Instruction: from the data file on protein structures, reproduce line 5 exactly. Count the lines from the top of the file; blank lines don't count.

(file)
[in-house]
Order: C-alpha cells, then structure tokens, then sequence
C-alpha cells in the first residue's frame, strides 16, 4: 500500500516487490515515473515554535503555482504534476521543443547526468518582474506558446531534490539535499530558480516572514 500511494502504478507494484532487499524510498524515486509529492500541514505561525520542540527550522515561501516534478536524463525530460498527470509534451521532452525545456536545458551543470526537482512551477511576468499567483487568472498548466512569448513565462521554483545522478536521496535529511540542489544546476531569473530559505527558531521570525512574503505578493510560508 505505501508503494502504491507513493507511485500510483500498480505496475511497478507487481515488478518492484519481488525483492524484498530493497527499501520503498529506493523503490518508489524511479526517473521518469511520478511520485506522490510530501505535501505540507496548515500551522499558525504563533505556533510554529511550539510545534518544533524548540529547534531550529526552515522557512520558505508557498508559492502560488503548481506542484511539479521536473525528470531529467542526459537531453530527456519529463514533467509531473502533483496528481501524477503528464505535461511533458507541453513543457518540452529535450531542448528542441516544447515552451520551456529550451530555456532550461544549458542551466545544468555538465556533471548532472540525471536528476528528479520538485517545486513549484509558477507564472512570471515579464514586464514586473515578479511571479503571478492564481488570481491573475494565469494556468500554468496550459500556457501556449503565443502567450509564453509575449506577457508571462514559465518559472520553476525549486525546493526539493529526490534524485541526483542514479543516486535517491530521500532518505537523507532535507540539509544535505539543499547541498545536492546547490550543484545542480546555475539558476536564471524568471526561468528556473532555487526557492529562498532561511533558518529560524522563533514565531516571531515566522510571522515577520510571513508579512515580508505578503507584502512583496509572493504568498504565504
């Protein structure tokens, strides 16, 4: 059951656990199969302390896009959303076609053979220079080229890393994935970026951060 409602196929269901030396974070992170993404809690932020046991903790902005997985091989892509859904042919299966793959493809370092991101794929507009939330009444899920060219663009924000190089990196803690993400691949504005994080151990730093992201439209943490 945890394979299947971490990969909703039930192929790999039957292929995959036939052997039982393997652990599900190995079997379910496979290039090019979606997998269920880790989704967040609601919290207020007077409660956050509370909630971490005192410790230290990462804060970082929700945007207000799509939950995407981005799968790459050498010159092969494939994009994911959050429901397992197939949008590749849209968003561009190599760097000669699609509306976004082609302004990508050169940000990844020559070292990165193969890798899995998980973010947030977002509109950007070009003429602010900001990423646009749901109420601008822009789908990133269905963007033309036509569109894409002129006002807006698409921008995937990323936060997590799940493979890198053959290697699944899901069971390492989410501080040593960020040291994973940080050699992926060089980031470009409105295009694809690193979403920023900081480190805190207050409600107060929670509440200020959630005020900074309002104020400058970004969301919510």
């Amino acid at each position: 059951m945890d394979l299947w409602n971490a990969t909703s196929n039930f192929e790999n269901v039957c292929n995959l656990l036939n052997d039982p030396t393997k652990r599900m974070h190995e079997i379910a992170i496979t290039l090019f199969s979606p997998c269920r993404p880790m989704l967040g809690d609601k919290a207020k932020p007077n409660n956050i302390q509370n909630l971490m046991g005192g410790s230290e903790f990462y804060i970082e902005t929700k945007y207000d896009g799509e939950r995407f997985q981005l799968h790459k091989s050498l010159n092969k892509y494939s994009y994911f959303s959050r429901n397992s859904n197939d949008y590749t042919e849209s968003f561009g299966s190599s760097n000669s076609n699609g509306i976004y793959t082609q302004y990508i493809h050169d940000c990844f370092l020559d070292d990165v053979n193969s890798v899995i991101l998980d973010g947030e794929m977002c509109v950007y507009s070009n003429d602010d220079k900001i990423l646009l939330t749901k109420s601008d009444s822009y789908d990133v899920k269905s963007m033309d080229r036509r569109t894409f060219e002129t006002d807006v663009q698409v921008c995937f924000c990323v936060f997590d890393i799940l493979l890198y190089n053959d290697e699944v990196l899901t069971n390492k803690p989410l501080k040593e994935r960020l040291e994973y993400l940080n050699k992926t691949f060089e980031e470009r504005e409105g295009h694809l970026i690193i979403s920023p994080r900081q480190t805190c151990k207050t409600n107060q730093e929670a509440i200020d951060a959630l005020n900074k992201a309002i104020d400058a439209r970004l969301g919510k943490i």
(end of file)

């Amino acid at each position: 059951m945890d394979l299947w409602n971490a990969t909703s196929n039930f192929e790999n269901v039957c292929n995959l656990l036939n052997d039982p030396t393997k652990r599900m974070h190995e079997i379910a992170i496979t290039l090019f199969s979606p997998c269920r993404p880790m989704l967040g809690d609601k919290a207020k932020p007077n409660n956050i302390q509370n909630l971490m046991g005192g410790s230290e903790f990462y804060i970082e902005t929700k945007y207000d896009g799509e939950r995407f997985q981005l799968h790459k091989s050498l010159n092969k892509y494939s994009y994911f959303s959050r429901n397992s859904n197939d949008y590749t042919e849209s968003f561009g299966s190599s760097n000669s076609n699609g509306i976004y793959t082609q302004y990508i493809h050169d940000c990844f370092l020559d070292d990165v053979n193969s890798v899995i991101l998980d973010g947030e794929m977002c509109v950007y507009s070009n003429d602010d220079k900001i990423l646009l939330t749901k109420s601008d009444s822009y789908d990133v899920k269905s963007m033309d080229r036509r569109t894409f060219e002129t006002d807006v663009q698409v921008c995937f924000c990323v936060f997590d890393i799940l493979l890198y190089n053959d290697e699944v990196l899901t069971n390492k803690p989410l501080k040593e994935r960020l040291e994973y993400l940080n050699k992926t691949f060089e980031e470009r504005e409105g295009h694809l970026i690193i979403s920023p994080r900081q480190t805190c151990k207050t409600n107060q730093e929670a509440i200020d951060a959630l005020n900074k992201a309002i104020d400058a439209r970004l969301g919510k943490i």